“It’s going to cause quite a problem for our sponsors, our vendors and for the community as a whole, who has to be able to put aside money to be able to purchase carnival tickets and be able to go to a rodeo. We want them to be able to have a rodeo, it’s just that the date that they are asking for creates such a problem for this established festival,” Corey stated.

Dubin and DeMarais seemed to find this argument lacking in merit. “I think assuming that it’s going to put a strain on entrepreneurs, who can make their own adult decisions about what they want to participate in, should have no bearing on this,” DeMarais responded.

When it came to questions from the commissioners, Leo Blundo made sure to inquire what plans Dubin and DeMarais had in the event that COVID-19 is still a major concern come Feb. 2021.

Hunter DeMarais said the group would hope in that case that the commission would not revoke its event permit but would allow it to go forward with certain health and safety measures in place. “We would require additional protection by each booth owner, which would be some kind of vapor barrier such as Plexiglas… If they are food vendors, they would have to have shields in the front. All vendors would have to be wearing masks. We would have a clean-up or sanitizing procedure that we would actually require them to do and we propose every hour that we can go by and they would have a form to fill out, to make sure they are conforming,” DeMarais said.

Nye County Commissioner Debra Strickland then emphasized that the group would need to be sure they provide a hold-harmless agreement to the county, so that Nye County would not be liable in the event there is any issue with OSHA, and DeMarais said that would not be a problem at all.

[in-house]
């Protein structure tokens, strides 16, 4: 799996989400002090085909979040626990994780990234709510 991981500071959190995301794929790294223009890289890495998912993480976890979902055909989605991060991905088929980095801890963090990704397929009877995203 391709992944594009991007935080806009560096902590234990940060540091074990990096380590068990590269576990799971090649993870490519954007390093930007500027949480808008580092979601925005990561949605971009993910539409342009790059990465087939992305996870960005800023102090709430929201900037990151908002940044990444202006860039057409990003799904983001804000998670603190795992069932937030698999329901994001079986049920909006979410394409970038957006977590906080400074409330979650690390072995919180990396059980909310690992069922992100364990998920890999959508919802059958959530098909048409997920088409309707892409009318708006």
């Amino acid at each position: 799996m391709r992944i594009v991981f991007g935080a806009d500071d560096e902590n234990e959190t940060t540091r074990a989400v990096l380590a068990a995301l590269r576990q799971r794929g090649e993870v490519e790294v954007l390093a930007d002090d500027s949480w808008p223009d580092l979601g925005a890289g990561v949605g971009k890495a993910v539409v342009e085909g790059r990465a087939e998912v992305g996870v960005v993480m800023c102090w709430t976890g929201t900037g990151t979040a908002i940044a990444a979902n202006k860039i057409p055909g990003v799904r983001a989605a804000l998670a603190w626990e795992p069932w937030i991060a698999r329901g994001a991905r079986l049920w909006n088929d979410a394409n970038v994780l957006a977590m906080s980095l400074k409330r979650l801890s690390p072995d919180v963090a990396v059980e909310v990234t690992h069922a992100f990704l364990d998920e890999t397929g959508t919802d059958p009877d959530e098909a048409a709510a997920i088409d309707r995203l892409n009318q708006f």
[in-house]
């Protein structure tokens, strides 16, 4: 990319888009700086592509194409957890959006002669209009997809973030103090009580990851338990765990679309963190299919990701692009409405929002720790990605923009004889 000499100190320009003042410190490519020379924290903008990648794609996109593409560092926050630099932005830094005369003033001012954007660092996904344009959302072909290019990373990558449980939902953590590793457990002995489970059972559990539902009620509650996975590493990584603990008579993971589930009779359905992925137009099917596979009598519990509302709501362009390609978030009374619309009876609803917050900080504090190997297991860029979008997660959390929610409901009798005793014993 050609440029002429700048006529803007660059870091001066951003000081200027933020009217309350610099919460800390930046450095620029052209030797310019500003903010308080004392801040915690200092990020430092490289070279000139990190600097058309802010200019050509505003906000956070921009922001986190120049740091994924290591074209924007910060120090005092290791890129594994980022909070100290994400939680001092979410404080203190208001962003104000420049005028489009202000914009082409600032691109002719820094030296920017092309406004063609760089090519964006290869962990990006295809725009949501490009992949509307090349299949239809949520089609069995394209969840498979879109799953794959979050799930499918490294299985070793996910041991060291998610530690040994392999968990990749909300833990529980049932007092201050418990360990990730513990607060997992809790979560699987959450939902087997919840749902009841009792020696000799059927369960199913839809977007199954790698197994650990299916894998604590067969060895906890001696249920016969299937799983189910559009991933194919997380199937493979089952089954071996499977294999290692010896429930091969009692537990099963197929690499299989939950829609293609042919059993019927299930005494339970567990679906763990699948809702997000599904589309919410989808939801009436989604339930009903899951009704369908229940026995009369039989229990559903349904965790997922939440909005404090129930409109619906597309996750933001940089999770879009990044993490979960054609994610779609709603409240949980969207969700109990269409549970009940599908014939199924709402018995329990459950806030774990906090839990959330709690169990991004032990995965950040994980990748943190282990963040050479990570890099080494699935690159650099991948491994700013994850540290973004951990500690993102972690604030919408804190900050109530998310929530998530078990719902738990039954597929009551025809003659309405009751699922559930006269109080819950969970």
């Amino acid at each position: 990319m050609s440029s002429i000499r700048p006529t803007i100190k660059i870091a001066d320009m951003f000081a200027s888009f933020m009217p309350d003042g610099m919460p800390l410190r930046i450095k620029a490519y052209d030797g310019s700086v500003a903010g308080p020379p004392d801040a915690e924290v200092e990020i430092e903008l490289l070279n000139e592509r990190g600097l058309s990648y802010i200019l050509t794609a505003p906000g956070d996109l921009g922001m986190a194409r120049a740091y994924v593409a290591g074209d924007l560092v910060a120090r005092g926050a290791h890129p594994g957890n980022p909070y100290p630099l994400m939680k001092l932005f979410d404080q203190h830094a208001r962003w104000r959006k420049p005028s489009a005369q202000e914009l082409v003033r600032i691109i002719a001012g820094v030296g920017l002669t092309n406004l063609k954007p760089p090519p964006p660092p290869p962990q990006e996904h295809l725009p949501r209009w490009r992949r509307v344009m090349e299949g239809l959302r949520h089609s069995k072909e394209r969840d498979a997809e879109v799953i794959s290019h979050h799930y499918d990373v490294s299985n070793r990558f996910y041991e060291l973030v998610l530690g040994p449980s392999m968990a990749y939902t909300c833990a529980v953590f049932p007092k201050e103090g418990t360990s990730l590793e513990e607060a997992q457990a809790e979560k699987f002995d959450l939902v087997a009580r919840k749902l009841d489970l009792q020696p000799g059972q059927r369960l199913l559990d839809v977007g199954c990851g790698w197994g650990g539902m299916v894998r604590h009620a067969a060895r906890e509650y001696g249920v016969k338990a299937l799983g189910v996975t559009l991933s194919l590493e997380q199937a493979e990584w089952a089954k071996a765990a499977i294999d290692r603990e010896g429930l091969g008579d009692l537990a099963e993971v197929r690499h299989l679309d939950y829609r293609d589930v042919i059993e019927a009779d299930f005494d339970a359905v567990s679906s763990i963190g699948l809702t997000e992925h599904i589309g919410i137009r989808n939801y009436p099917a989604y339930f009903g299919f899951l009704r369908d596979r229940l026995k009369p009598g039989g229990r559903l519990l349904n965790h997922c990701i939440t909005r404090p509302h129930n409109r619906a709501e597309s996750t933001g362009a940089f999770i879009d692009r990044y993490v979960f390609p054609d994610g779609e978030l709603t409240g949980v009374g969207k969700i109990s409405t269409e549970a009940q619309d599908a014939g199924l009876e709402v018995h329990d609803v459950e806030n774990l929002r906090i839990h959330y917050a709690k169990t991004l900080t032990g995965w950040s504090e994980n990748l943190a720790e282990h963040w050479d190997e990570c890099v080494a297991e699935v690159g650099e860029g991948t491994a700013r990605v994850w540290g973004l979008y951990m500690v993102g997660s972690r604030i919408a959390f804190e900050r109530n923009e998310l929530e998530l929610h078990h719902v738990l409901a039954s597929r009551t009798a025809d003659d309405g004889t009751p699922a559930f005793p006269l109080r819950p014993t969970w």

As the item approached its conclusion, Blundo told his fellow commissioners he was conflicted on the matter and did not want to get in the middle of the two organizations and their debate over dates. “I want to give an opportunity to let them all figure it out before we get involved so I am going to make a motion to continue this to the next meeting,” Blundo said.

That motion failed for lack of a second and was quickly followed by a motion to approve by Strickland.

Commissioner Donna Cox then jumped in to add her thoughts. “I believe in free enterprise, I believe in freedom of choice and I think the people involved in this can choose to support one organization or the other, or both! It’s their pocketbook… Hopefully they will support both,” Cox said. “I am very thankful we have both and I don’t see any reason why there wouldn’t be room for both, even if they were a week apart. They are two totally different events.”

Strickland concurred with Cox’s view, stating that she thought the town could support an event of this type every month, so long as, “…we don’t get ridiculous with our sponsorship packages.”

The motion to approve the festival permit passed with all in favor.

Needless to say, Dubin was very pleased with the commission’s decision to grant the festival permit request, telling the Pahrump Valley Times following the meeting that he was more than excited to bring a new tradition to town. He directed anyone interested in learning more about the event to visit the newly created website at PahrumpValleyDays.com or call 775-537-5515.

Contact reporter Robin Hebrock at rhebrock@pvtimes.com